NEW YORK (Reuters) – Teachers face a harsh lesson as inflation drives up the cost of everything from paper to pencils before the school year begins, leading some to cut back on supplies – or substitute with cheaper items.
“If you ask any teacher, Ticonderoga pencils are it,” said Kristina Eisenhower, 35, an instructional facilitator. Yet a 12-pack of that popular brand costs $3.99, up nearly 25% from a year ago, on Amazon.com Inc.
In parts of Arkansas, where Eisenhower works, teachers’ annual $500 stipend for classroom materials has not increased in 15 years. “They’re buying cheaper pencils, cheaper supplies, which in reality are not going to last as long as the name-brand supplies they’ve bought in the past,” she said.
Folders and binders cost 17% more than a year ago, according to data from analytics firm NielsenIQ. Prices are up 23% for graph paper, 8% for scissors, and 28% for book covers.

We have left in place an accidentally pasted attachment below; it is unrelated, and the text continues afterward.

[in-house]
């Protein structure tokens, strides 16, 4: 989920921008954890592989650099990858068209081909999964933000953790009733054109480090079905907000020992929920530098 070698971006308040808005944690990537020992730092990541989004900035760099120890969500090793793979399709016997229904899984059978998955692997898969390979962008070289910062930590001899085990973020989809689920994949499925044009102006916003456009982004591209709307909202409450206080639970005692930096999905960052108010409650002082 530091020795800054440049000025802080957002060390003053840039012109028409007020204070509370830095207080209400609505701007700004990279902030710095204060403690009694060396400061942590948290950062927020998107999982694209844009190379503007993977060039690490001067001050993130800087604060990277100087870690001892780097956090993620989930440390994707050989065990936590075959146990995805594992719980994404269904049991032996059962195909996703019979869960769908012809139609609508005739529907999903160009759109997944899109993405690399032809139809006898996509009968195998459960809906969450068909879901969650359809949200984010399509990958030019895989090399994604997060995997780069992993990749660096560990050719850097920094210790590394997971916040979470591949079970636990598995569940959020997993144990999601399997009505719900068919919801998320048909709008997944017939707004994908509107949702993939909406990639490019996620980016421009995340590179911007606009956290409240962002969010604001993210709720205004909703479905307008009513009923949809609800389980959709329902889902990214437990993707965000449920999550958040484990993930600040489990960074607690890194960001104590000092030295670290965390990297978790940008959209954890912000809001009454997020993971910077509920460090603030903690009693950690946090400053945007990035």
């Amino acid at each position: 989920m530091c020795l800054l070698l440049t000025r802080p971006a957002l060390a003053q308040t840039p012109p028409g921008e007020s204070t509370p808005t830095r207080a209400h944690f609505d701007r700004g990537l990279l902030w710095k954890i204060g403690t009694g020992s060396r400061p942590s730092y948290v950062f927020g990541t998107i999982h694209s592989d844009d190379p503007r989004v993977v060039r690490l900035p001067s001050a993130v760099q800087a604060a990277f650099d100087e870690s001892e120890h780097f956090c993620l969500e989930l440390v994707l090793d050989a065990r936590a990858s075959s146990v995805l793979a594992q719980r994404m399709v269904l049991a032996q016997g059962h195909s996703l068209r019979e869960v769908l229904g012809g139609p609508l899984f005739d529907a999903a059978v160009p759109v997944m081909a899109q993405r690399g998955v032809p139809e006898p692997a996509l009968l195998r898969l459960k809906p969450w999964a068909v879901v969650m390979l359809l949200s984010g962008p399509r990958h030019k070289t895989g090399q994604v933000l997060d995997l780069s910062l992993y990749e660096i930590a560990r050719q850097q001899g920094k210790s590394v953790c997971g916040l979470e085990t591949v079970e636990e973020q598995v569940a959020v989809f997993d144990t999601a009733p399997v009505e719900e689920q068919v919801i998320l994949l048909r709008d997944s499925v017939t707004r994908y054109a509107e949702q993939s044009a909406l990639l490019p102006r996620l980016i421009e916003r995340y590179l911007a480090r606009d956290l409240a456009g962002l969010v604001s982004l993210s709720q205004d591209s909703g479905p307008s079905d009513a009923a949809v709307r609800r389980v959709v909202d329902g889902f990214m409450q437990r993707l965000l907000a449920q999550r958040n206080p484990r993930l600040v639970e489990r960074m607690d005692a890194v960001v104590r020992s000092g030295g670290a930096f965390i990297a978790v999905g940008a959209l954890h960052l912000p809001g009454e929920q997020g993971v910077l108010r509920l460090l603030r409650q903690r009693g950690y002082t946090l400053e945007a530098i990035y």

Some teachers have formed groups to buy supplies in bulk from retailers like The Dollar Tree Inc and Walmart Inc.
“Educators are going to try to stretch each dollar and they’re probably going to dip into more of their personal funds to ensure kids have what they need,” said Colin Sharkey, executive director of the Association of American Educators.
A National Retail Federation survey in July found 47% of consumers were switching to cheaper options for school supplies due to higher prices.
Some teachers create Amazon wish lists for classroom supplies, which they may share on social media…